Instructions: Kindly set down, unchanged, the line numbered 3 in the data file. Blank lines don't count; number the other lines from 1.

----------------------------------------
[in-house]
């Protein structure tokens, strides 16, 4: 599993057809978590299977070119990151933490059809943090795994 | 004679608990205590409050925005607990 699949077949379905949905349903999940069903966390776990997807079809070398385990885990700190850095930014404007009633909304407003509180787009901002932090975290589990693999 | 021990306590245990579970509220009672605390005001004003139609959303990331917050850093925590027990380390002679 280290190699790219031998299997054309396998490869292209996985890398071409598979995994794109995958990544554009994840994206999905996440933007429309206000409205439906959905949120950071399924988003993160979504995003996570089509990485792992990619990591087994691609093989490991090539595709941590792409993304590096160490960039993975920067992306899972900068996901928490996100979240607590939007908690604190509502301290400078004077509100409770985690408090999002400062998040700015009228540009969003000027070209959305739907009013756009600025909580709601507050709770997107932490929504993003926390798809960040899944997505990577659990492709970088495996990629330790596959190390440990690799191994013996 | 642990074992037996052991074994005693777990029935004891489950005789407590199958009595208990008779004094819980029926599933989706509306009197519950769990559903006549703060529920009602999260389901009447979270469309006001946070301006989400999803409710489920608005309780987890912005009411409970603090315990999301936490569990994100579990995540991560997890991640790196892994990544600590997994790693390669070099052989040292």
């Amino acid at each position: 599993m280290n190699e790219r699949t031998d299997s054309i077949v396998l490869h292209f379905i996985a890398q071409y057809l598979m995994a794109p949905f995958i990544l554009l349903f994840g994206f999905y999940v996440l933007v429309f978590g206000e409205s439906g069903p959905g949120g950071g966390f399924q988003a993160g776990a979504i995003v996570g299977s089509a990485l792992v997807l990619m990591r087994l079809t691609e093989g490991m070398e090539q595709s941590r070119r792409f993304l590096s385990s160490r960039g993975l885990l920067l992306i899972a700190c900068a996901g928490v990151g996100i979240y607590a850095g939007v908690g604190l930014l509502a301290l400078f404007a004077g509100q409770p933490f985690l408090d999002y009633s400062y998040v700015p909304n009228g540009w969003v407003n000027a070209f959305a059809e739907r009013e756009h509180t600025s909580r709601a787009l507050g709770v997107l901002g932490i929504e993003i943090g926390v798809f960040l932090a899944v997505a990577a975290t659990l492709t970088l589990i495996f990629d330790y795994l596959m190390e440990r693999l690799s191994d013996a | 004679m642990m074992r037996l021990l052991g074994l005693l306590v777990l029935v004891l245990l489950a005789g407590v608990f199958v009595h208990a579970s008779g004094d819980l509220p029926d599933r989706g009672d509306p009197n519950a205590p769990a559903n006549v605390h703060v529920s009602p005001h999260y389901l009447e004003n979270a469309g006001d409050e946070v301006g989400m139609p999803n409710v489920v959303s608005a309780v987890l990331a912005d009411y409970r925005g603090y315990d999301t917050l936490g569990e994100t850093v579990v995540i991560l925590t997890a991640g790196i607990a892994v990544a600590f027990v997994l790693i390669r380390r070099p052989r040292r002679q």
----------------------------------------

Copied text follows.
């Amino acid at each position: 599993m280290n190699e790219r699949t031998d299997s054309i077949v396998l490869h292209f379905i996985a890398q071409y057809l598979m995994a794109p949905f995958i990544l554009l349903f994840g994206f999905y999940v996440l933007v429309f978590g206000e409205s439906g069903p959905g949120g950071g966390f399924q988003a993160g776990a979504i995003v996570g299977s089509a990485l792992v997807l990619m990591r087994l079809t691609e093989g490991m070398e090539q595709s941590r070119r792409f993304l590096s385990s160490r960039g993975l885990l920067l992306i899972a700190c900068a996901g928490v990151g996100i979240y607590a850095g939007v908690g604190l930014l509502a301290l400078f404007a004077g509100q409770p933490f985690l408090d999002y009633s400062y998040v700015p909304n009228g540009w969003v407003n000027a070209f959305a059809e739907r009013e756009h509180t600025s909580r709601a787009l507050g709770v997107l901002g932490i929504e993003i943090g926390v798809f960040l932090a899944v997505a990577a975290t659990l492709t970088l589990i495996f990629d330790y795994l596959m190390e440990r693999l690799s191994d013996a | 004679m642990m074992r037996l021990l052991g074994l005693l306590v777990l029935v004891l245990l489950a005789g407590v608990f199958v009595h208990a579970s008779g004094d819980l509220p029926d599933r989706g009672d509306p009197n519950a205590p769990a559903n006549v605390h703060v529920s009602p005001h999260y389901l009447e004003n979270a469309g006001d409050e946070v301006g989400m139609p999803n409710v489920v959303s608005a309780v987890l990331a912005d009411y409970r925005g603090y315990d999301t917050l936490g569990e994100t850093v579990v995540i991560l925590t997890a991640g790196i607990a892994v990544a600590f027990v997994l790693i390669r380390r070099p052989r040292r002679q």